The Professional’s Perspective is a guest post from Ricki Townsend, a Registered Interventionist, Drug/Alcohol Counselor, Ncac1, CADC-CAS, Bri-1, Chaplain and Grief Recovery Specialist
Relapse is often described as a part of alcoholism and addiction, but relapse isn’t inevitable. Still, people often worry about the possibility that their loved ones will slip back into drug or alcohol use. And while you cannot control your loved one’s decision to use drugs or alcohol, you can control your own tendency to fall back into “the bad old days” of worry, enabling and co-dependency.
A critical first step in your relapse prevention is to learn about enabling so that you don’t fall into the trap of “If they are happy and safe, then I will be happy and safe.” This is particularly important if you are the parent of a young person in treatment.
It would also be empowering for you to find a good family counselor and learn how to create and keep healthy boundaries. Taking those steps puts you in much better shape to prevent relapse – yours or your loved one’s – or to deal with itconstructively, if it does in fact happen.
My clients who fear the possibility of a loved one’s relapse often wonder about the warning signs. Here are some possible signs that a relapse is “building,” with the first three being the ones I see most often in the first year of recovery:
• Not attending Recovery meetings
• Hanging with old friends who were users
• Not working with a sponsor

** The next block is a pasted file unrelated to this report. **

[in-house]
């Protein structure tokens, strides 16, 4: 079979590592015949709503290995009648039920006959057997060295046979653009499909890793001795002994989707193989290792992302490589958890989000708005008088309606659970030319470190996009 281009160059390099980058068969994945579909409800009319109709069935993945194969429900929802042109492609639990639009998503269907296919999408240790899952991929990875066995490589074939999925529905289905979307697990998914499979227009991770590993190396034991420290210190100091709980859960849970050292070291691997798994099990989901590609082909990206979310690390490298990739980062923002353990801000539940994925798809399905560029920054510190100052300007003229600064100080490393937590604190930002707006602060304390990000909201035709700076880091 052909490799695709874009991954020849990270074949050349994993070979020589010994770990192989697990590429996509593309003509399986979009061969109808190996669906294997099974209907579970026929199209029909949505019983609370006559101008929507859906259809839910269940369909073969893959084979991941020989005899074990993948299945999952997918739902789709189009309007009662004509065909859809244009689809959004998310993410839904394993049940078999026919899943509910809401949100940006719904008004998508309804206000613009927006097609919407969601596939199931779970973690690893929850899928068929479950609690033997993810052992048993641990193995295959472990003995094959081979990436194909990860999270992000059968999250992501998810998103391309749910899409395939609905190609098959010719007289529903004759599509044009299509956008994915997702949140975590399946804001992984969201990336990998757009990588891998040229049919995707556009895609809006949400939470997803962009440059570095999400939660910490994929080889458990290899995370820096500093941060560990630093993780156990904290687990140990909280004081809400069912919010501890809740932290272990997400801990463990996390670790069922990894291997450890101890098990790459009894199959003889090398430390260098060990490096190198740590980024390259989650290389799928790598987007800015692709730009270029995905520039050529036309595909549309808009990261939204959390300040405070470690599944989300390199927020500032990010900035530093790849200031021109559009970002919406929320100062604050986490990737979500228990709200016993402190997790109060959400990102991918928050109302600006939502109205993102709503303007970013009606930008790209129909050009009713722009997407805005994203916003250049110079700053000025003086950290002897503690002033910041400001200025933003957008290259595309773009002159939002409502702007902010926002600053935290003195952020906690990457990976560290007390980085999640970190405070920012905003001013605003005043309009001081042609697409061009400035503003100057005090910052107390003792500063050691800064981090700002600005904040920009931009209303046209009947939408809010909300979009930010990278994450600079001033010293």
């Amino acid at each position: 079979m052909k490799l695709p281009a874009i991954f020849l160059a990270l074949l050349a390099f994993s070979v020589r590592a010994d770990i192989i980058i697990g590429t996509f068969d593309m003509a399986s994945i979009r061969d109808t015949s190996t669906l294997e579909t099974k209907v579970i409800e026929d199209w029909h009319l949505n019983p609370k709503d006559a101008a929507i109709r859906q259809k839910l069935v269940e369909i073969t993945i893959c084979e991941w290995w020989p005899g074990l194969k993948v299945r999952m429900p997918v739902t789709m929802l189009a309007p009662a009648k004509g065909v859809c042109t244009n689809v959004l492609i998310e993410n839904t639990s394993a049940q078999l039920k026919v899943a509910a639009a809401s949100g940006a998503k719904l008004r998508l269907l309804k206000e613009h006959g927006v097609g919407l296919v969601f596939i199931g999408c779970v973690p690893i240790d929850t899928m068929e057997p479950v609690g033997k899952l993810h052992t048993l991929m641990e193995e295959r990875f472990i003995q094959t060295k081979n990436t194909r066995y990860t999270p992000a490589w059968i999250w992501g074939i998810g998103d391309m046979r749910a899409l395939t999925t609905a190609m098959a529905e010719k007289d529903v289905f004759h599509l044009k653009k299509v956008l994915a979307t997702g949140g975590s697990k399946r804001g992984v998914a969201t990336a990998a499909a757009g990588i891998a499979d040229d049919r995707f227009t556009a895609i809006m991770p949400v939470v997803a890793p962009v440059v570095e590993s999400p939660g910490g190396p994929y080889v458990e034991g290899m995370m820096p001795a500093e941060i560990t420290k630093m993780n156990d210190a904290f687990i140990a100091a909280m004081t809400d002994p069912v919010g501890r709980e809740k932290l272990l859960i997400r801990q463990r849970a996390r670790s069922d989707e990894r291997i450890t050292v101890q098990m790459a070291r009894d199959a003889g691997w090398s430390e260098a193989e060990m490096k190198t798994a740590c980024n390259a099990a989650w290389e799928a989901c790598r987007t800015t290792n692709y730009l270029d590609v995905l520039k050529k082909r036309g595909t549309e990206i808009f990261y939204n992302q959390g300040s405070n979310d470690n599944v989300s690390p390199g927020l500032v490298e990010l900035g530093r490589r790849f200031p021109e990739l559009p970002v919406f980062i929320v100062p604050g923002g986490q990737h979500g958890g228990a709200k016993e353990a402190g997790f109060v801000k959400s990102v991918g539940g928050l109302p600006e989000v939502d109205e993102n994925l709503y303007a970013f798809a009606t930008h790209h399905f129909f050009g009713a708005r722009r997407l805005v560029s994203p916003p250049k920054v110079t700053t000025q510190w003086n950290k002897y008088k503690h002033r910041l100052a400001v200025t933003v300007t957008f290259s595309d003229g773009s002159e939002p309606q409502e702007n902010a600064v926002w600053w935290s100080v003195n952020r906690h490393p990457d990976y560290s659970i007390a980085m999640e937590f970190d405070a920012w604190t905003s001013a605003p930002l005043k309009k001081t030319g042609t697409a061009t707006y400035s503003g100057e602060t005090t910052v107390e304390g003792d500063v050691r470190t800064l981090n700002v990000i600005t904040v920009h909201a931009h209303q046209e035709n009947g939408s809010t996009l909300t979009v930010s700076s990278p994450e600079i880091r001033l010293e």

• Making major changes in the first year, such as moving to a new town or starting a new relationship
As we look at our loved ones in recovery, we also need to take a good look at ourselves because family members can relapse, too. The following are the most common symptoms of impending relapse for those of us who deeply love our chemically-dependent children, spouses, parents or siblings:
• Focusing on the loved one to the point that it puts our own health at risk.
• Refusing to believe that our loved ones have a problem with drugs or alcohol (AKA “denial”).
• Covering up the messes – financial or legal problems, for example – and keeping secrets.
• Worrying, feeling constantly stressed and walking on eggshells.
• Having a hard time defining where “they” end and “I” begin.
• Yelling and making empty threats about boundaries that we cannot or will not enforce.
At the end of the day, avoiding relapse requires everyone to change: the person who has substance use disorder and those who love him or her.
Ricki Townsend is a Registered Interventionist, Drug/Alcohol Counselor, Ncac1, CADC-CAS, Bri-1, Chaplain and Grief Recovery Specialist